If you cashed on Archarcharch here back in February be sure to thank Jon Court the next time he's at a track near you. This was a hall of fame ride, having gone up and pressed the pace setters to their outside so early turned out to be a brilliant move, scenting the middle fractions would be slow and subsequently getting the jump on the closers. Archarcharch gets credit for having survived a wide trip around both turns, and although he tired late, (the final quarter mile went in 26.19 seconds) that was to be expected since he was asked far earlier than two-three finishers J P's Gusto and Elite Alex.

Full chart
The Grade Two Rebel, a mile and a sixteenth around two turns at Oaklawn Park.

Archarcharch (Post Position 1, Jon Court) picks out a nice spot early along the rail in third, taking the first turn better this go around. While initially about five lengths off of The Factor racing lose on the lead, Archarcharch closes that gap to a length and a half going into the final turn. The Factor lets it out a notch to, again, put a significant amount of ground between he and the rest of the field. Archarcharch rides the rail around the turn and comes back to Caleb's Posse who ranged up from the outside, having looked like he easily had second place wrapped up. He does ends up losing that battle for second, but only by a neck.

The Factor was never going to be caught here, racing lose on the lead setting a controlled pace at nine furlongs, so the loss is inconsequential. However, it's my thinking that rather than being game and resolute to only lose out by a neck to Caleb's Posse, when at the eight pole Caleb's Posse looked like he was going to draw away with second, it had more to do with Caleb's Posse getting to the front (excluding The Factor) after having made a big move on the turn and pulling up some. Archarcharch also rode the rail the entire trip so I'm not too enthralled with this effort.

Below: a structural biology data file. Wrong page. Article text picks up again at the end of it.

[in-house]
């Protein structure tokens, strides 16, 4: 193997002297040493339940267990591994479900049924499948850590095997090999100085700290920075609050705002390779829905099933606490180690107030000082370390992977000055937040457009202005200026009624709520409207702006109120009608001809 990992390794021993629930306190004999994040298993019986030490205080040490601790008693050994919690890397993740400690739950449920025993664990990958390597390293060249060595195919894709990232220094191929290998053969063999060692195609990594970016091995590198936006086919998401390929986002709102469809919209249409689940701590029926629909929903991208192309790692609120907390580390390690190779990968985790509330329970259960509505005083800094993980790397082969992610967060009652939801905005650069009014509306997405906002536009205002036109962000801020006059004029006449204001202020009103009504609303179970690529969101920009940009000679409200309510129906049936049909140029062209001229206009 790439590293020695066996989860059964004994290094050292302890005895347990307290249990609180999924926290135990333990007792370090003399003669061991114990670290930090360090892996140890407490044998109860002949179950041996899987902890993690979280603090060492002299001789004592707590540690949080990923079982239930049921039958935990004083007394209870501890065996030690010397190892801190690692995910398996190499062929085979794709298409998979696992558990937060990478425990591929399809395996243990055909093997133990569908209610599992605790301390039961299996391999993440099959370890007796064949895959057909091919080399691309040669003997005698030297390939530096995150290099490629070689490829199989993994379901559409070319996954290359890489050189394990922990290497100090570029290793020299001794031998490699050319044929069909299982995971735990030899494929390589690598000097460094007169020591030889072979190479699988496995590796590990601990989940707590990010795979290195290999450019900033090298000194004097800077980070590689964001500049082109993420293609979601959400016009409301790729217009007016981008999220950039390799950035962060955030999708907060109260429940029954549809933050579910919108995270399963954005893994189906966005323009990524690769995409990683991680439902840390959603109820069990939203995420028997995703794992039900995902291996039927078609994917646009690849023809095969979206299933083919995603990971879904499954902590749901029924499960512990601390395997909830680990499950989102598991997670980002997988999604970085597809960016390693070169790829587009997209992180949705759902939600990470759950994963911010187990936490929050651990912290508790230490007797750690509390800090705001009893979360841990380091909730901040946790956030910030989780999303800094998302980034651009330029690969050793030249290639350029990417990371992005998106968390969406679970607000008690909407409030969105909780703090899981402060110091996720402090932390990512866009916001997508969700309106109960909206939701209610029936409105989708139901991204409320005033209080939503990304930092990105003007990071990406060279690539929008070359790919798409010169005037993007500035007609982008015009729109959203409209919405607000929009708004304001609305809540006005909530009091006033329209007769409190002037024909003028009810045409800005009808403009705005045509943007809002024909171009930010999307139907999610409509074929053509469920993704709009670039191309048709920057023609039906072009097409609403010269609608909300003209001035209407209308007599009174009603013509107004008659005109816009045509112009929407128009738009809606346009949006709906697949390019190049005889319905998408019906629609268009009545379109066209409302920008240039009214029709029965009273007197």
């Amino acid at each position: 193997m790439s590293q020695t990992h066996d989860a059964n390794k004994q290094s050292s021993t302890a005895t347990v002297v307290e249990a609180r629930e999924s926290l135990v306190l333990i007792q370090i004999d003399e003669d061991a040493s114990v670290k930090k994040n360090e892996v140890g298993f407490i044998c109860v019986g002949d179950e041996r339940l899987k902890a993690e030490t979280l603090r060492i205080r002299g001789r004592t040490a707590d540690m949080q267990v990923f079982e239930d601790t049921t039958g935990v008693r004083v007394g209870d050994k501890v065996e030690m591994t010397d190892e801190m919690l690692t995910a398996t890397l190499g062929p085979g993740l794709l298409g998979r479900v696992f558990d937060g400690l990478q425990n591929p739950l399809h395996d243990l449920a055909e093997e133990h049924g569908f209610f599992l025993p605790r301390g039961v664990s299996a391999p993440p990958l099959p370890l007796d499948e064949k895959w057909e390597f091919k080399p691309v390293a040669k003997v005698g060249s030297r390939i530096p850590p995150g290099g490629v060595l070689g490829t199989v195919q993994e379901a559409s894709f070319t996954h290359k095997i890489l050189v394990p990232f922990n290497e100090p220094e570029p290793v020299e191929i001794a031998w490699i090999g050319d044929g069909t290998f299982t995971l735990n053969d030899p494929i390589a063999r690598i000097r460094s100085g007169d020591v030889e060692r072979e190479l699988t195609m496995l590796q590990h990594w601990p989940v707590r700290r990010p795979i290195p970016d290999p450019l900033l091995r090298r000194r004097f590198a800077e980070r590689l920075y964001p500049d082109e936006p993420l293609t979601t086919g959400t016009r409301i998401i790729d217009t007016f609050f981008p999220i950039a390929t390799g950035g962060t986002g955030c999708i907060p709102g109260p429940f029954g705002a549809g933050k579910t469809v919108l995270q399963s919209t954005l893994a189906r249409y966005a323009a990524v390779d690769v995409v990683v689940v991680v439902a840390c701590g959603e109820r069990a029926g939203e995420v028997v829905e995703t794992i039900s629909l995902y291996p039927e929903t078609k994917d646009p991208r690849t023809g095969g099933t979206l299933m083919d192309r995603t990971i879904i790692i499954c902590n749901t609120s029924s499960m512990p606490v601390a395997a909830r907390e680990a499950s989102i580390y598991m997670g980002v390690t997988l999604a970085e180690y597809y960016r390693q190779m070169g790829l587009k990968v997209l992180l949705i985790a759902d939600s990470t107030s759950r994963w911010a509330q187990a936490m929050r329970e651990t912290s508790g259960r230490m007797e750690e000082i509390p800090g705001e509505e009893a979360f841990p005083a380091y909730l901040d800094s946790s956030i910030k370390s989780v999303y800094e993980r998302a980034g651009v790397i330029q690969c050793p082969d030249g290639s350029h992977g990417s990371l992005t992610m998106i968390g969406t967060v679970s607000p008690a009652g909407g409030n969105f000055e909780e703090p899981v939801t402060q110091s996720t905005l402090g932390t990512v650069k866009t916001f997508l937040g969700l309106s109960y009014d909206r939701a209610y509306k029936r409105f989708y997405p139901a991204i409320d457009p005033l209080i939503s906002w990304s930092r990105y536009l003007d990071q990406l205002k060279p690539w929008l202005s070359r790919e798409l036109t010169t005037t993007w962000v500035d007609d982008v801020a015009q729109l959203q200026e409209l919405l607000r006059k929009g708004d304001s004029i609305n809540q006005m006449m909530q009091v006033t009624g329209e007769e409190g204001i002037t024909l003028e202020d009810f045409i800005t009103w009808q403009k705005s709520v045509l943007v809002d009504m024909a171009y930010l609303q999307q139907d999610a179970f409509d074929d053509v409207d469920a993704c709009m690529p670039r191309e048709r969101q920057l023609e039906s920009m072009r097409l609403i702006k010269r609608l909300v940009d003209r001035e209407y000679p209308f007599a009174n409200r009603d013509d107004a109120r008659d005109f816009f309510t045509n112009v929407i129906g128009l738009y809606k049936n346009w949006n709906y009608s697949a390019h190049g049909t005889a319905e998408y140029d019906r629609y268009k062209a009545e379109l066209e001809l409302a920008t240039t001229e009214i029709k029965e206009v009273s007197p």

Full chart

The Grade One Arkansas Derby, a mile and an eight around two turns at Oaklawn Park.

Archarcharch (Post Position 10, Jon Court) once again breaks in mid-pack and takes the turn about four wide, back in tenth. He makes up about four lengths on the backside, after another wide gradual advancement. He continues to advance on the turn, four and five wide, as the pace begins to collapse. Archarcharch makes a nice run down the stretch - as Sway Away and Dance City, understandably, don't put up much of a fight - and has enough  of an momentum advantage to hold off Nehro at the wire. He pulls up sooner than you'd have liked to have seen going into a 10 furlong race in the gallop out.

Archarcharch's trip here has very much in common with his effort in the Southwest; enjoying a quick pace up front that made mush of the horses up close, (besides Dance City) then advancing wide and having enough of a jump on the closers to hold them off. The middle fractions where he did his damage weren't nearly as slow (furlongs four through six in 24.69 and six through eight in 24.96) as the Southwest, indicating improvement.

Full chart

Final thoughts -Another heady closer, with a pedigree and past performances that suggest he'll have no problem with the ten furlongs, Archarcharch is a prime candidate for Kentucky Derby coronation. 

Besides having taken advantage of the lazy middle fractions in the Southwest, I have no significant knocks on either of his wins at Oaklawn. (The Rebel is a toss for me.) I'm encouraged with his running style - a closer, yes, but Jon Court has shown the foresight to gradually advance him along in his races, earlier than most jocks would, in order to get the jump on the dead closers. Now I'm sure much of this had to do with Oaklawn's short stretch but I wouldn't be surprised should he attempt the same tacit again at Churchill hoping that the dead closers will encounter some traffic in the stretch. 

What's more encouraging is that the Southwest and Arkansas Derby shaped out to take a similar race form as the Derby is expected to: fast early pace with slow middle and final fractions. Archarcharch has obviously preformed admirably under such circumstances.

Let's not forget that Archarcharch is 'experienced' when it comes to this group with six career starts, two as a two year old. He's also shown to be very professional so immaturity shouldn't be an obstacle come Derby day. For me he's a must use at 10-1 or higher.

Here are Archarcharch's PP's.